Nesbit, Trevor Richard (2017)

    Doctoral thesis
    University of Canterbury Library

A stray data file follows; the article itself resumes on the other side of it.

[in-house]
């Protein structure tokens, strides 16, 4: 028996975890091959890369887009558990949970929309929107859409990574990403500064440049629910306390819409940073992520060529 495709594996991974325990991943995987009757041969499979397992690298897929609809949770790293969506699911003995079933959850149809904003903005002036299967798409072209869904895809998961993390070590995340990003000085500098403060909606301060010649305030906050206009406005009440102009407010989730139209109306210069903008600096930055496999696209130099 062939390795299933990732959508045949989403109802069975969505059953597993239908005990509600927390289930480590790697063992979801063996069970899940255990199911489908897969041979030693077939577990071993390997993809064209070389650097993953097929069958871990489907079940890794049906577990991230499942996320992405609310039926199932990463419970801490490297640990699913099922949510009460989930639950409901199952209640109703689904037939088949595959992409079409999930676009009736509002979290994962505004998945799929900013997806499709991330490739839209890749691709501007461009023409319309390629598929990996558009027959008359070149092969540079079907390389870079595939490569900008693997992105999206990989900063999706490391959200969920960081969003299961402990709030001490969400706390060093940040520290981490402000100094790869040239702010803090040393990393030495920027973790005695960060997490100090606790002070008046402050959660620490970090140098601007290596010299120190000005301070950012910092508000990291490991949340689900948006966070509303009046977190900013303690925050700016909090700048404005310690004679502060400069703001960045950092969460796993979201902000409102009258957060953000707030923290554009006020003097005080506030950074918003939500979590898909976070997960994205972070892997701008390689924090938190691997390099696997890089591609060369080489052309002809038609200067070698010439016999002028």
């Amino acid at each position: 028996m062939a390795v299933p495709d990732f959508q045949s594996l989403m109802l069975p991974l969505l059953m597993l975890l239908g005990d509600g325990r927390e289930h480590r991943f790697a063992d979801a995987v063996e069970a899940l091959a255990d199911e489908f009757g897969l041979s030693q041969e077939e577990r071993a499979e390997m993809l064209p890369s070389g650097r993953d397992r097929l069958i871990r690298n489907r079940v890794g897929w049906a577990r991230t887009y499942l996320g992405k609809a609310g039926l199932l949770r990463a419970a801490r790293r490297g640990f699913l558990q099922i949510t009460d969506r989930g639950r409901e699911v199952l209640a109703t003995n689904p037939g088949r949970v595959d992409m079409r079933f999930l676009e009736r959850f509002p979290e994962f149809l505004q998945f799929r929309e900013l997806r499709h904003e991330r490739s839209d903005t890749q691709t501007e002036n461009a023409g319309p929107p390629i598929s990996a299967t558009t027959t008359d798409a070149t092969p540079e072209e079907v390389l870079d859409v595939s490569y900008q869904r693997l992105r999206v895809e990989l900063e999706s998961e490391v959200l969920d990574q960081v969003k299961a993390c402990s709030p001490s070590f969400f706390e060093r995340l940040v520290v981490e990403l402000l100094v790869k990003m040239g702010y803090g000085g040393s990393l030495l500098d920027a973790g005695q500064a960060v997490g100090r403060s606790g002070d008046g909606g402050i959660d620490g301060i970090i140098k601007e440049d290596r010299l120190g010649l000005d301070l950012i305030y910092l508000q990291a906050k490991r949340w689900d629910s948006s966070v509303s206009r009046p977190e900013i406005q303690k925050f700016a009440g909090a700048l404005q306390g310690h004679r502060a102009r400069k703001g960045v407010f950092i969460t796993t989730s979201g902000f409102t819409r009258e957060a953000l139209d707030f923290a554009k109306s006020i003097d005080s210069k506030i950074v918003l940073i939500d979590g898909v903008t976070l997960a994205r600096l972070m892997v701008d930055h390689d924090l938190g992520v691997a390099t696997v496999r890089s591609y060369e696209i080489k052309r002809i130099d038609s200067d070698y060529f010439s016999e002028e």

Increasing student numbers and reduced government funding have seen a trend towards there being larger numbers of students in lectures, with this having an impact on the extent of student interaction, participation, and engagement in lectures in many institutions. The impetus for this research came from a desire to retain much of the interaction, participation, and engagement that takes place in smaller classes when changing from small lectures to lectures with more than 100 students. A pilot study demonstrated that the use of applications on personally owned devices (APODs) in the form of a text messaging based system or an application running on a smart phone could create a marked increase in student interaction, participation, and engagement. This was followed by a more formal investigation using a pragmatic paradigm and a mixed methods research approach that was consistent with design-based research. This included interviews of lecturers and learning advisers, student surveys and student focus groups. The findings conclude that the use of APODs during lectures has the potential to increase student interaction. The participation and engagement through the creation of a two-way feedback channel between lecturers and students, allows for student misconceptions to be identified and addressed in a manner that can make learning more enjoyable, authentic and effective. This potential benefit can be realised by addressing the pedagogical and technological issues involved in the use of APODs in lectures. The main contributions of this research are the models that have been developed surrounding how to use APODs in a pedagogically sound manner; the importance of designing effective activities when APODs are being used; how to use APODs to cater for different groups of students; the benefits of using APODs; and how to address the challenges of using APODs. Implications for further research are also identified.